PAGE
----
Abstract Title:

Long-term treatment of chronic hepatitis C with glycyrrhizin [stronger neo-minophagen C (SNMC)] for preventing liver cirrhosis and hepatocellular carcinoma.

Abstract Source:

Oncology. 2002;62 Suppl 1:94-100. PMID: 11868794

Abstract Author(s):

Hiromitsu Kumada


In Japan, hepatitis C virus (HCV) is the single most frequent cause of hepatocellular carcinoma (HCC), resulting in yearly deaths of over 30,000. Although the mechanism of how HCV induces HCC is not clear, persistent HCV infection and necro-inflammatory changes in chronic hepatitis C accelerate the development of liver cirrhosis and can eventuate in HCC. Hence, means of eradicating HCV as well as suppressing inflammation in the liver, even if patients stay infected with HCV, would decrease the incidence of HCC with chronic hepatitis C. For more than 40 years, a preparation of glycyrrhizin [Stronger Neo-Minophagen C (SNMC)] has been used for the treatment of 'allergic' hepatitis in Japan. In 1977, intravenous injection with SNMC was started in patients with chronic hepatitis or liver cirrhosis, most of whom have turned out to be infected with hepatitis viruses. In a multicenter double-blind study, alanine aminotransferase (ALT) levels decreased in the patients who received 40 ml/day of SNMC for 4 weeks at a rate significantly higher (p < 0.001) than controls receiving placebo. Furthermore, SNMC 100 ml/day for 8 weeks improved liver histology in 40 patients with chronic hepatitis, in correlation with improved ALT levels in serum. Liver cirrhosis occurred less frequently in 178 patients on long-term SNMC than in 100 controls (28 vs. 40% at year 13, p < 0.002). Finally, HCC developed less frequently in the 84 patients on long-term SNMC than in the 109 controls (13 vs. 25% at year 15, p < 0.002). Combined, these results indicate that a long-term treatment with SNMC prevents the development of HCC in the patients with chronic hepatitis. SNMC is particularly helpful in the patients with chronic hepatitis C who fail to respond to interferon and in those who cannot be treated with it for various reasons.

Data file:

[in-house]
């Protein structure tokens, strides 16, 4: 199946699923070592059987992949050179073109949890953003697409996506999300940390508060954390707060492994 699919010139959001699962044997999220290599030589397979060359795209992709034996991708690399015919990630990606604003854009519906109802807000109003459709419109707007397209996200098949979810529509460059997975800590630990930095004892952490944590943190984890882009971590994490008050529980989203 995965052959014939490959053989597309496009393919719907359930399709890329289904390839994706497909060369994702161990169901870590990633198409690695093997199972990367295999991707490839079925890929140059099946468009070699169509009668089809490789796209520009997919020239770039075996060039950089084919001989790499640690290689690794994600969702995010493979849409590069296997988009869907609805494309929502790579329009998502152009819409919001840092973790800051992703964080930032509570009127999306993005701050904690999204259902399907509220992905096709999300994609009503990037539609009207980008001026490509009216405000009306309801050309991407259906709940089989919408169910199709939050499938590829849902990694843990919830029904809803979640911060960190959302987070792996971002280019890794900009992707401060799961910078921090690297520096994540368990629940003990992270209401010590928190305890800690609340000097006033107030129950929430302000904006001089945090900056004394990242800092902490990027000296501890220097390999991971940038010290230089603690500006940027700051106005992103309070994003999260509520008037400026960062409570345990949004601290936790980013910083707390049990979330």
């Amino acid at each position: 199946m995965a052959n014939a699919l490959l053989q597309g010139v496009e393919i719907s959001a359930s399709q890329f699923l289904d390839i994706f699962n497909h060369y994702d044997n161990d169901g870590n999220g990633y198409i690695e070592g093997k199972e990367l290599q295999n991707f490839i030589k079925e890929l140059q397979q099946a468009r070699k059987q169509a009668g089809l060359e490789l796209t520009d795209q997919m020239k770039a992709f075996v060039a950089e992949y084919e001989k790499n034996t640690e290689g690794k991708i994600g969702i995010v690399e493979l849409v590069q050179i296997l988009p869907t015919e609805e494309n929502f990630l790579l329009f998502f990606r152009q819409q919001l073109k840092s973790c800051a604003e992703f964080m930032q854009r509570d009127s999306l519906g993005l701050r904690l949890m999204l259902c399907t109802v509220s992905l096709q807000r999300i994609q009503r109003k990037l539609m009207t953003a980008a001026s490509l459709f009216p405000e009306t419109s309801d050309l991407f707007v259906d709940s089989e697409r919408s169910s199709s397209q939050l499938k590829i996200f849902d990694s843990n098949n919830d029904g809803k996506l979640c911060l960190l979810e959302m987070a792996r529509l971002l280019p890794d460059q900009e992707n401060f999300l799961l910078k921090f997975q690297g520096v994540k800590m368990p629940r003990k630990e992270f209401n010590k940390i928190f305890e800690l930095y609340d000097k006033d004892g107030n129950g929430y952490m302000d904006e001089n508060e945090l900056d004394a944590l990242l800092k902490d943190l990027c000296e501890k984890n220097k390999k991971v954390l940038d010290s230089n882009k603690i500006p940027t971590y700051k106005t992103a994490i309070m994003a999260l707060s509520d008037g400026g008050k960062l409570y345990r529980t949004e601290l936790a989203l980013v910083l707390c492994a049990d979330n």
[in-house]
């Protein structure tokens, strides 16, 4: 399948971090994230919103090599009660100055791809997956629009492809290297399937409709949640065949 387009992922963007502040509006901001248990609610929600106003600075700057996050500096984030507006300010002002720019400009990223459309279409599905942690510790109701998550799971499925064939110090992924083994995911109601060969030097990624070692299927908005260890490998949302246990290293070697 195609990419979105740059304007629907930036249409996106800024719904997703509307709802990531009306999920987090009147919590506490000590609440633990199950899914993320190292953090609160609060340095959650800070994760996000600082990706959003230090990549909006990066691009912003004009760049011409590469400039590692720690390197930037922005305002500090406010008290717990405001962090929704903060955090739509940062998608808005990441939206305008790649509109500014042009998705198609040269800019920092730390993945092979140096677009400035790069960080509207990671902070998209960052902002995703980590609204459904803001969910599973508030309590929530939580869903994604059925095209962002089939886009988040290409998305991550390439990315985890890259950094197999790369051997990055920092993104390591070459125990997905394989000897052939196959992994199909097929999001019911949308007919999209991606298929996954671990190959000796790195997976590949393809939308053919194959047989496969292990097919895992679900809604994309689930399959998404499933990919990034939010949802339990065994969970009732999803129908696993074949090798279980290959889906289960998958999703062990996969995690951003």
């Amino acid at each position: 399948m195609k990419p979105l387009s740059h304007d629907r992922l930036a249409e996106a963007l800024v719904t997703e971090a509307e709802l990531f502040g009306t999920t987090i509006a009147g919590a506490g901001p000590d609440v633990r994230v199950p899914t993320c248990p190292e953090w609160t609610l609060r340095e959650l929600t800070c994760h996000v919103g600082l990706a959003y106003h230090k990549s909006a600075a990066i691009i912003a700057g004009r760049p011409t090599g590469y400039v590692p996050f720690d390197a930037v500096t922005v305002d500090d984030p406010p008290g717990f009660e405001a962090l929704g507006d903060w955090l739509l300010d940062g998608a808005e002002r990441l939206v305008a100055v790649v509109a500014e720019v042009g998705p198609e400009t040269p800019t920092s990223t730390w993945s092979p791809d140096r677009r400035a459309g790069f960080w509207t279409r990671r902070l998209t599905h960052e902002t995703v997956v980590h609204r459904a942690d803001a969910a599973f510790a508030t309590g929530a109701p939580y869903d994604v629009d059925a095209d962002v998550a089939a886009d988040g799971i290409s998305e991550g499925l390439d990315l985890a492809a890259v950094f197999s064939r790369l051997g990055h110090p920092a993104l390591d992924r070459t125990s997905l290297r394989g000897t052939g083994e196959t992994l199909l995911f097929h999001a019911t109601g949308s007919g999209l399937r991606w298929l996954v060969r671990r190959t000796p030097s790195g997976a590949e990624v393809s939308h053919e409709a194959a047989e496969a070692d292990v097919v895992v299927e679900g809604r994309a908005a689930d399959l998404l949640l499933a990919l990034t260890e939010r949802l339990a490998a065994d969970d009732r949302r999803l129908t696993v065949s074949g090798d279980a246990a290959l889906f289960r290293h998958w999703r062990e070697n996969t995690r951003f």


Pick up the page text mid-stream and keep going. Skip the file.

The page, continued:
Study Type : Human Study

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